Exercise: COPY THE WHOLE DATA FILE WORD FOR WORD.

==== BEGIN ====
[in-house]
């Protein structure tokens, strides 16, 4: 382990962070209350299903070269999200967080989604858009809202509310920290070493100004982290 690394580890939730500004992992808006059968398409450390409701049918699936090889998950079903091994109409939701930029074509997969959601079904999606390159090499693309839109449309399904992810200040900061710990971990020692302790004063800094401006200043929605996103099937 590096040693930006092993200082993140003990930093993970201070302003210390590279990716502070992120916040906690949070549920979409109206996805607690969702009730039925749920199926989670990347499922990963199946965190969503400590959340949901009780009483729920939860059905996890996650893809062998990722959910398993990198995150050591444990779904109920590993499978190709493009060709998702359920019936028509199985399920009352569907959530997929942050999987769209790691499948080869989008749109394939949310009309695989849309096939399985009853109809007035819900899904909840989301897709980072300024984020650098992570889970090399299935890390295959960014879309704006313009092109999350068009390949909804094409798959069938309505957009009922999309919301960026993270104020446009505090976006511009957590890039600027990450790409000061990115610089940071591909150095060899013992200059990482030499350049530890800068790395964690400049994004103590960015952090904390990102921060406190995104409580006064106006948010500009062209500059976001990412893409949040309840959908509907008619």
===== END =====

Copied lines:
[in-house]
């Protein structure tokens, strides 16, 4: 382990962070209350299903070269999200967080989604858009809202509310920290070493100004982290 690394580890939730500004992992808006059968398409450390409701049918699936090889998950079903091994109409939701930029074509997969959601079904999606390159090499693309839109449309399904992810200040900061710990971990020692302790004063800094401006200043929605996103099937 590096040693930006092993200082993140003990930093993970201070302003210390590279990716502070992120916040906690949070549920979409109206996805607690969702009730039925749920199926989670990347499922990963199946965190969503400590959340949901009780009483729920939860059905996890996650893809062998990722959910398993990198995150050591444990779904109920590993499978190709493009060709998702359920019936028509199985399920009352569907959530997929942050999987769209790691499948080869989008749109394939949310009309695989849309096939399985009853109809007035819900899904909840989301897709980072300024984020650098992570889970090399299935890390295959960014879309704006313009092109999350068009390949909804094409798959069938309505957009009922999309919301960026993270104020446009505090976006511009957590890039600027990450790409000061990115610089940071591909150095060899013992200059990482030499350049530890800068790395964690400049994004103590960015952090904390990102921060406190995104409580006064106006948010500009062209500059976001990412893409949040309840959908509907008619």